trueblue无修在线播放Why then do philosophers look for public spirit? Public spirit must be nurtured by private virtue, or it will resemble the factitious sentiment which makes women careful to preserve their reputation, and men their honour. A sentiment that often exists unsupported by virtue, unsupported by that sublime morality which makes the habitual breach of one duty a breach of the whole moral law.视屏如果没有播放按钮请刷新网页
Happy would it be for the world, and for individuals, of course, if all this unavailing solicitude to attain worldly happiness, on a confined plan, were turned into an anxious desire to improve the understanding. "Wisdom is the principal thing: THEREFORE get wisdom; and with all thy gettings get understanding." "How long ye simple ones, will ye love simplicity, and hate knowledge?" Saith Wisdom to the daughters of men!trueblue无修在线播放
trueblue无修在线播放With the unchecked growth of Nationalism the moral foundation of man's civilisation is unconsciously undergoing a change. The ideal of the social man is unselfishness, but the ideal of the Nation, like that of the professional man, is selfishness. This is why selfishness in the individual is condemned, while in the nation it is extolled, which leads to hopeless moral blindness, confusing the religion of the people with the religion of the nation. Therefore, to take an example, we find men more and more convinced of the superior claims of Christianity, merely because Christian nations are in possession of the greater part of the world. It is like supporting a robber's religion by quoting the amount of his stolen property. Nations celebrate their successful massacre of men in their churches. They forget that Thugs also ascribed their success in manslaughter to the favour of their goddess. But in the case of the latter their goddess frankly represented the principle of destruction. It was the criminal tribe's own murderous instinct deified--the instinct, not of one individual, but of the whole community, and therefore held sacred. In the same manner, in modern churches, selfishness, hatred and vanity in their collective aspect of national instincts do not scruple to share the homage paid to God.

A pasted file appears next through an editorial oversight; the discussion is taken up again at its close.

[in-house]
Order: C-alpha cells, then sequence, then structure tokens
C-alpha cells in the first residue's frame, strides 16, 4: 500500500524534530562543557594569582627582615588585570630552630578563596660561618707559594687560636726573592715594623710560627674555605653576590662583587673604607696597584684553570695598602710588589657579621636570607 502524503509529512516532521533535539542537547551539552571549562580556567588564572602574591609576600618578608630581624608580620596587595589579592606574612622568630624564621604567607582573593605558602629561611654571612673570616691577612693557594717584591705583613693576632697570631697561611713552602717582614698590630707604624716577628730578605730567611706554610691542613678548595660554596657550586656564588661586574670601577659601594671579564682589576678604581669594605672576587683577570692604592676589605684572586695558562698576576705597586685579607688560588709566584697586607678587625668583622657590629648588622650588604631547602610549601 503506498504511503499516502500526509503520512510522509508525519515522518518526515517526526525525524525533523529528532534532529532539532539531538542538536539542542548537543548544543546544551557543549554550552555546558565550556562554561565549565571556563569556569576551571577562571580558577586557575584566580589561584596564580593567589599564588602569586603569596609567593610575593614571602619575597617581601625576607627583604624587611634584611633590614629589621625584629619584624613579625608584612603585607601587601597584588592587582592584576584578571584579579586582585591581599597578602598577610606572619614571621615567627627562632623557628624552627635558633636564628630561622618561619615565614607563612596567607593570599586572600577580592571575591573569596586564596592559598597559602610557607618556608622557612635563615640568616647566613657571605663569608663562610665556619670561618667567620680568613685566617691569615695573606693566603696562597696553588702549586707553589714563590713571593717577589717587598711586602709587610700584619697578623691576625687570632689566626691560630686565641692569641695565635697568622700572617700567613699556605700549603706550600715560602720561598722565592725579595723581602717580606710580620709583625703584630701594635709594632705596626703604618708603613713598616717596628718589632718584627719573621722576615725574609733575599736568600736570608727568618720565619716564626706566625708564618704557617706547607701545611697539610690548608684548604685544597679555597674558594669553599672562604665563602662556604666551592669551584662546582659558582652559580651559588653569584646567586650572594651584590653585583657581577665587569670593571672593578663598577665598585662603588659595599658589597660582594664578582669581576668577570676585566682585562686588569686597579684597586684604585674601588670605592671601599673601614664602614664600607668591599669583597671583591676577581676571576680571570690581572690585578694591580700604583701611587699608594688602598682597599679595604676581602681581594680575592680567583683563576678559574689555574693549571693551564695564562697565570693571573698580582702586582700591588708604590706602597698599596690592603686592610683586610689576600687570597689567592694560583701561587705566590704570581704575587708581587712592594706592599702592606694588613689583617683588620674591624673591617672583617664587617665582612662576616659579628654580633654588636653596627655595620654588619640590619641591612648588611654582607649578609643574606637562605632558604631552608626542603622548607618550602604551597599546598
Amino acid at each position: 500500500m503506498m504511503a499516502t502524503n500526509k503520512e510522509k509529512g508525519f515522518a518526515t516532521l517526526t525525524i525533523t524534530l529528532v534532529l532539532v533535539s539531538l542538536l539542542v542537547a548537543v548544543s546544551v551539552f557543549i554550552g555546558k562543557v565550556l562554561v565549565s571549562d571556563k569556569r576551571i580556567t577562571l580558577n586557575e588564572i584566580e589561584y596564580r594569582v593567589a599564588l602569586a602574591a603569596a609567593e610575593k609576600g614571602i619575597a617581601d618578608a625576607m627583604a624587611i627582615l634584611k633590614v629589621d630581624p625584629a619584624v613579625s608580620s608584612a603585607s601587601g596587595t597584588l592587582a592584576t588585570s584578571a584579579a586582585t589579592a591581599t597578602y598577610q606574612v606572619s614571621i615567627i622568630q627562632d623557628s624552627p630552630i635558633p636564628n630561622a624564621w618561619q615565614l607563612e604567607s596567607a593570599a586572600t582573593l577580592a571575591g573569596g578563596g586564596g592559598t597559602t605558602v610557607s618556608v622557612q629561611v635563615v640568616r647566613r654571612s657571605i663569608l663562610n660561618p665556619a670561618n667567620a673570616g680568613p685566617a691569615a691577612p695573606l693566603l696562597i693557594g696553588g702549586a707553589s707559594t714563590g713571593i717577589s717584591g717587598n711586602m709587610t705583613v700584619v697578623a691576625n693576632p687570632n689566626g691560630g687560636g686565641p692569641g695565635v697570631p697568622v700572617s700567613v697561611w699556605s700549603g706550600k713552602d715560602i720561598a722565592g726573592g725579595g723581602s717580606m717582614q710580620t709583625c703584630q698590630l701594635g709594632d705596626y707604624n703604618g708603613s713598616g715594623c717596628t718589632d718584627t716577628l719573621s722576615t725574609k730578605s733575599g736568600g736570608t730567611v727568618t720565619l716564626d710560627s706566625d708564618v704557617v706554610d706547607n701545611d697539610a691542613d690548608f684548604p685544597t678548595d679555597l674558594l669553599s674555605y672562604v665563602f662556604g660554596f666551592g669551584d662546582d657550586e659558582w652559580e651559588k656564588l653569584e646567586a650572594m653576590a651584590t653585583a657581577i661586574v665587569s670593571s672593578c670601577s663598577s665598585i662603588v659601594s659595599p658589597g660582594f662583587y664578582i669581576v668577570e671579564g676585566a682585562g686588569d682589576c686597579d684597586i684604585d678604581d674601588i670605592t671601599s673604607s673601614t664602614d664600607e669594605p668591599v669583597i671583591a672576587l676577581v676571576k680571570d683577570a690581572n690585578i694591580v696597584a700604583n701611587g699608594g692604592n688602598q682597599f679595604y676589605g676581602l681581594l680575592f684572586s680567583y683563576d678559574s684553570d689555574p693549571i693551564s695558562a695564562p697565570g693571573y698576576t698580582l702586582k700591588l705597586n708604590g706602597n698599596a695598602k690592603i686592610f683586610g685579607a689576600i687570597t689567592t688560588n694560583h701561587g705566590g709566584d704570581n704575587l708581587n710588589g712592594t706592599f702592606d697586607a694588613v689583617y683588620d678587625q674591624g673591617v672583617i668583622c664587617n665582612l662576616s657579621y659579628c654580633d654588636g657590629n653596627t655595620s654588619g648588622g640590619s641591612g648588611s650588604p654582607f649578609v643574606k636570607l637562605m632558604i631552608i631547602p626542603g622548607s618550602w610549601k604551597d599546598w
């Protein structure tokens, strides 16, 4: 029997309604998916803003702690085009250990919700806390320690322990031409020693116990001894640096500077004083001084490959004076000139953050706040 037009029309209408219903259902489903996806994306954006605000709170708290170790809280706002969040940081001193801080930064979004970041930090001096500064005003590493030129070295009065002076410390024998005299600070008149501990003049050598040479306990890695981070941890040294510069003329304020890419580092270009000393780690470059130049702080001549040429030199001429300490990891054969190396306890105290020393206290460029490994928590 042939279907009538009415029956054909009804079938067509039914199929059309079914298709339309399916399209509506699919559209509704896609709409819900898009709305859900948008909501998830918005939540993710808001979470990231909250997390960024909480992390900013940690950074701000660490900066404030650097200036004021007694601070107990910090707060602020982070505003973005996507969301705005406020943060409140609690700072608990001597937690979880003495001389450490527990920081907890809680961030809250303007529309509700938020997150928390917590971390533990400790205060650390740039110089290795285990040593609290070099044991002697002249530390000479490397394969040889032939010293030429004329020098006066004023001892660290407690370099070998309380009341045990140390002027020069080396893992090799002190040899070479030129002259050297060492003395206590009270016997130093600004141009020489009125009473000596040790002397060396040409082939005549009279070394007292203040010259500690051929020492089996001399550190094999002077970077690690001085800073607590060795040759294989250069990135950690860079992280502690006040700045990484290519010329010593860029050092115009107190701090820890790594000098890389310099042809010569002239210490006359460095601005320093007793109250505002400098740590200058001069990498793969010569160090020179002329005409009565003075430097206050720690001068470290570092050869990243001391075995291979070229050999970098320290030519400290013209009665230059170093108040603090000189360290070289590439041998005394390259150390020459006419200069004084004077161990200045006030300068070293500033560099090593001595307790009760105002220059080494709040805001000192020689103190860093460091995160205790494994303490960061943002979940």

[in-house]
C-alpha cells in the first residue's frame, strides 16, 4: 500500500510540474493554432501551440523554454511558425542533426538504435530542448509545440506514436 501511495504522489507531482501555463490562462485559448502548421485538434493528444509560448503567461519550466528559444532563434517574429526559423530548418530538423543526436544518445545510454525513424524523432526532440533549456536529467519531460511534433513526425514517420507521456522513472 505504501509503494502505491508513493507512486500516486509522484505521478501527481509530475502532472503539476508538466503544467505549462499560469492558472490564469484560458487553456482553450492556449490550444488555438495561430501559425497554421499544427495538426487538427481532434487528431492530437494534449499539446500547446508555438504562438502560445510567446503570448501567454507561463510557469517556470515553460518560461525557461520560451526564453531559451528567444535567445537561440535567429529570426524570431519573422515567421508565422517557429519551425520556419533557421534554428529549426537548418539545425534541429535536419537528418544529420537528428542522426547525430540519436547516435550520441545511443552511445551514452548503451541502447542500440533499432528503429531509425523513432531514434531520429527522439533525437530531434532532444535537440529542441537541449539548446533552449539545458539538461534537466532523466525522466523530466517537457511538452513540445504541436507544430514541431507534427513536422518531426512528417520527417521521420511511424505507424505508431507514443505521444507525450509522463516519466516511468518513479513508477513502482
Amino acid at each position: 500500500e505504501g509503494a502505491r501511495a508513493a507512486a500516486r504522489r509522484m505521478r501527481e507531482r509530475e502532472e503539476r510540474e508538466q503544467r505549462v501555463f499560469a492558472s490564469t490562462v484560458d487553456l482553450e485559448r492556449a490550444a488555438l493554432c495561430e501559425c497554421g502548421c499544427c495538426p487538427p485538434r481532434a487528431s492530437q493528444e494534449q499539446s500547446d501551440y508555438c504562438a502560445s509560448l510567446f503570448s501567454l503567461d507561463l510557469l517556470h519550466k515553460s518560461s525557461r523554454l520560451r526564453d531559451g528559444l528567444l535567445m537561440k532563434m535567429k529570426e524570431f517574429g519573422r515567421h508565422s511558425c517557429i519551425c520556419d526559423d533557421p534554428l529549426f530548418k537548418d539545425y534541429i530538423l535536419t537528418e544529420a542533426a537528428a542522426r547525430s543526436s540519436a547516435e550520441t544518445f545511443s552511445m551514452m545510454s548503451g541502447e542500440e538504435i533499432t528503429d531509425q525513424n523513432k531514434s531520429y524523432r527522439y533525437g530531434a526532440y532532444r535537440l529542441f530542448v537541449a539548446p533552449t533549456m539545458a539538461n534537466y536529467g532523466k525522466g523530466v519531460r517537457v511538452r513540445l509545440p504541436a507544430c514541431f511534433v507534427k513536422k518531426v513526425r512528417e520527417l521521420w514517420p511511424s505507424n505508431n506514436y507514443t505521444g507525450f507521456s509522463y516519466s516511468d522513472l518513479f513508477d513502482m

Were Fanny, and her own prejudices, worth the sacrifice which she and Hosmer had made? This was the doubt that bade fair to unsettle her; that called for a sharp, strong out-putting of the will before she could bring herself to face the situation without its accessions of personalities. Such communing with herself could not be condemned as a weakness with Thérèse, for the effect which it left upon her strong nature was one of added courage and determination.trueblue无修在线播放